Ransomware is a type of cryptovirology malware that threatens to publish victim data or block access to it unless a ransom is paid. While a simple ransomware can block the system in a way that is not difficult to reverse for a knowledgeable person, the most advanced malware uses a technique called crypto-viral extortion, in which it encrypts the victim’s files, making them inaccessible, and demands a rescue payment to decrypt them In a correctly implemented cryptoviral extortion attack, recovering files without the decryption key is an intractable problem, and hard-to-track digital currencies, such as Ukash and cryptocurrency, are used for rescues, that hinders the tracking and prosecution of the perpetrators.
Ransomware is a subset of malware in which data from the victim’s computer is blocked, usually by encryption, and payment is required before the rescue data is decrypted and access to the victim is returned. The reason for ransomware attacks is almost always monetary and, unlike other types of attacks, the victim is usually notified that a vulnerability has occurred and instructions are given on how to recover from the attack. Payment is often required in a virtual currency, such as Bitcoin, so the identity of the cybercriminal is not known.
Ransomware malware can spread through malicious email attachments, infected software applications, infected external storage devices and compromised websites. The attacks have also used the remote desktop protocol and other approaches that are not based on any form of user interaction.
How ransomware attacks work
The deep web ransomware kits have allowed cyber criminals to buy and use a software tool to create ransomware with specific capabilities. Then they can generate this malware for their own distribution and with the ransoms paid to their bitcoin accounts. As with much of the rest of the IT world, it is now possible for those with little or no technical experience to order a cheap ransomware as a service (RaaS) and launch attacks with minimal effort. In a RaaS scenario, the provider charges the ransom payments and takes a percentage before distributing the revenue to the user of the service.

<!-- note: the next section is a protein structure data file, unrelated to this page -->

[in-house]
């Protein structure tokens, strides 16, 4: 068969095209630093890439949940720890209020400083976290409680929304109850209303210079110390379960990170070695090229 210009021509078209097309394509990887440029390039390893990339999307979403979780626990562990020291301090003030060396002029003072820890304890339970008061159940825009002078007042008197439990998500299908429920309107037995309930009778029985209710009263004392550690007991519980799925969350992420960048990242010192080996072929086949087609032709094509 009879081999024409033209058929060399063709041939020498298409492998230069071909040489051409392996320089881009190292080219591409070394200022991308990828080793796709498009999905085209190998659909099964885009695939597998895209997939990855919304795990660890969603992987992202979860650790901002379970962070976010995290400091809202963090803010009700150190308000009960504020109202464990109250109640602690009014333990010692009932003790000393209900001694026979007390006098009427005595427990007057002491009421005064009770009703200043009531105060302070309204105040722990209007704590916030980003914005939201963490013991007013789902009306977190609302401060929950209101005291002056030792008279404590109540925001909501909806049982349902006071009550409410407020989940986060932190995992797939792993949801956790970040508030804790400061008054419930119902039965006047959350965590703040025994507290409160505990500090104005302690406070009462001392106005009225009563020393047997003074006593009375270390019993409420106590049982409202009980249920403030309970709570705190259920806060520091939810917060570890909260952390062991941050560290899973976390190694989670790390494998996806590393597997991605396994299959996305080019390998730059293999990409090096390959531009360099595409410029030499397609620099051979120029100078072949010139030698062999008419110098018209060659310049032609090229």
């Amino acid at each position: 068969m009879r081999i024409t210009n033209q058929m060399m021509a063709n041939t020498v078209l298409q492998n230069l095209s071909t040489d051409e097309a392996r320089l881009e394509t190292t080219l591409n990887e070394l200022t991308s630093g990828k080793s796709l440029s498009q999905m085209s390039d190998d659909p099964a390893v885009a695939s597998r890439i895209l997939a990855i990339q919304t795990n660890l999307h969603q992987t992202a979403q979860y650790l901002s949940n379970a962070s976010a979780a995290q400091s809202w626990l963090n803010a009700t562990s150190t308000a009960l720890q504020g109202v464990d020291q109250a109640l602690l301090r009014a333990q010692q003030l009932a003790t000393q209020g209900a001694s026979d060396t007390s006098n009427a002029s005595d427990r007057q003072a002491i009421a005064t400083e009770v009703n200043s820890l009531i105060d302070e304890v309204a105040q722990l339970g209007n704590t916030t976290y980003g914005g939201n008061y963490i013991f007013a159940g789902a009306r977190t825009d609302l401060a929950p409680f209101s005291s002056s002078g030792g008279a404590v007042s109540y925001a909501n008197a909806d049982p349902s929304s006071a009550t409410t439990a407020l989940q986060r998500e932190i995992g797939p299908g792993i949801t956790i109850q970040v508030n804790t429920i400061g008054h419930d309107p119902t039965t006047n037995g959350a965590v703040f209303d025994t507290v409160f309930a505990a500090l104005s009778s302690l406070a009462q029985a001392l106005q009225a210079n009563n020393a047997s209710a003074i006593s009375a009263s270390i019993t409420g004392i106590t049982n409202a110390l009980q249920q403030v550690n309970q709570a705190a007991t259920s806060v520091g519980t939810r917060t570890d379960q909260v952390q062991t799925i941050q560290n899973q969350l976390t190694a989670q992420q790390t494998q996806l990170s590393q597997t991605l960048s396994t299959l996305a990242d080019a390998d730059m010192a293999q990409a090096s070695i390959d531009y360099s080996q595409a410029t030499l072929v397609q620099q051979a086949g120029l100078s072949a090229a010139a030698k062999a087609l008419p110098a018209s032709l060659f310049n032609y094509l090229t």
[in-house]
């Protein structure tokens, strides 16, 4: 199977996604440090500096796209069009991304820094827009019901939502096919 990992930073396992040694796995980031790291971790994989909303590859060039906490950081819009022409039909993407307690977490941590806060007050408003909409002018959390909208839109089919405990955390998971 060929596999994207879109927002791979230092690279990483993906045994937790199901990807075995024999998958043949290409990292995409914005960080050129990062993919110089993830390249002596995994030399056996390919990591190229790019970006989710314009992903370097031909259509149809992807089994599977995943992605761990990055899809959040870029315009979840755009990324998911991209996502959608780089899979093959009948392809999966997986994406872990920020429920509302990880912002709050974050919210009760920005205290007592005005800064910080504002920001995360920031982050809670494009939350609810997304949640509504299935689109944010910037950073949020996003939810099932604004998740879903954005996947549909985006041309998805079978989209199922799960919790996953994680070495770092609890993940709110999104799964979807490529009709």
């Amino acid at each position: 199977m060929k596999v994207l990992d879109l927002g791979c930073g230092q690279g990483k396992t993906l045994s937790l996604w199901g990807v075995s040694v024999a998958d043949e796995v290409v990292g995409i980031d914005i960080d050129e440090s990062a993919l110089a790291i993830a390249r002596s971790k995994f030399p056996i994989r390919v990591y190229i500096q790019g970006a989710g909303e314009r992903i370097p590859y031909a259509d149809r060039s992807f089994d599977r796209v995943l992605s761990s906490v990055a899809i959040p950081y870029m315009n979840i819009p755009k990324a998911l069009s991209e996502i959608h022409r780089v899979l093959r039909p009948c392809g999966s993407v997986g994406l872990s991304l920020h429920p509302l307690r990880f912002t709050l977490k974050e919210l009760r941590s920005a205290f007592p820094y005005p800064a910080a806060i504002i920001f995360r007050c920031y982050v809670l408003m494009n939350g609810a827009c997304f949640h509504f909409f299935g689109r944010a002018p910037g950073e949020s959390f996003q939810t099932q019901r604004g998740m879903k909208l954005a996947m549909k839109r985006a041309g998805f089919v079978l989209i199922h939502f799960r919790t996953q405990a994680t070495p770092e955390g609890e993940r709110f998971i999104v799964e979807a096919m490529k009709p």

Types of ransomware
Attackers can use one of several different approaches to extort the digital currency of their victims. For example:
The ransomware known as scareware will try to present itself as security software or technical support. Victims can receive pop-up notifications that indicate that malware has been discovered in their system (that, a non-proprietary security software would not have access to this information). Not answering this will not do anything, except that more pop-ups are generated.
Screen boxes, or lockers, are a type of ransomware designed to completely block a user from your computer. When turning on the computer, a victim can see what appears to be an official government seal, leading the victim to believe that they are the subject of an official investigation. After being informed that unlicensed software or illegal web content has been found on your computer, the victim receives instructions on how to pay an electronic fine. However, official governmental organizations would not do this; instead, they would go through the appropriate channels and legal procedures.
When encrypting the ransomware or data hijacking attacks, the attacker will access and encrypt the victim’s data and request a payment to unlock the files. Once this happens, there is no guarantee that the victim will get access to your data, even if they negotiate for it.
Like ransomware encryption, the attacker can also encrypt files on infected devices and earn money selling a product that promises to help the victim unlock files and prevent future malware attacks.
In Doxware, an attacker can also threaten to publish their data online if the victim does not pay a ransom.
Mobile ransomware is a ransomware that affects mobile devices. An attacker can use mobile ransomware to steal data from a phone or block it and request a ransom to return the data or unlock the device.
The victim may also receive a pop-up message or a ransom note by email warning that if the sum requested is not paid on a specific date, the private key required to unlock the device or decrypt the files will be destroyed.
Ransomware attacks are usually carried out using a Trojan that is disguised as a legitimate file that the user can download or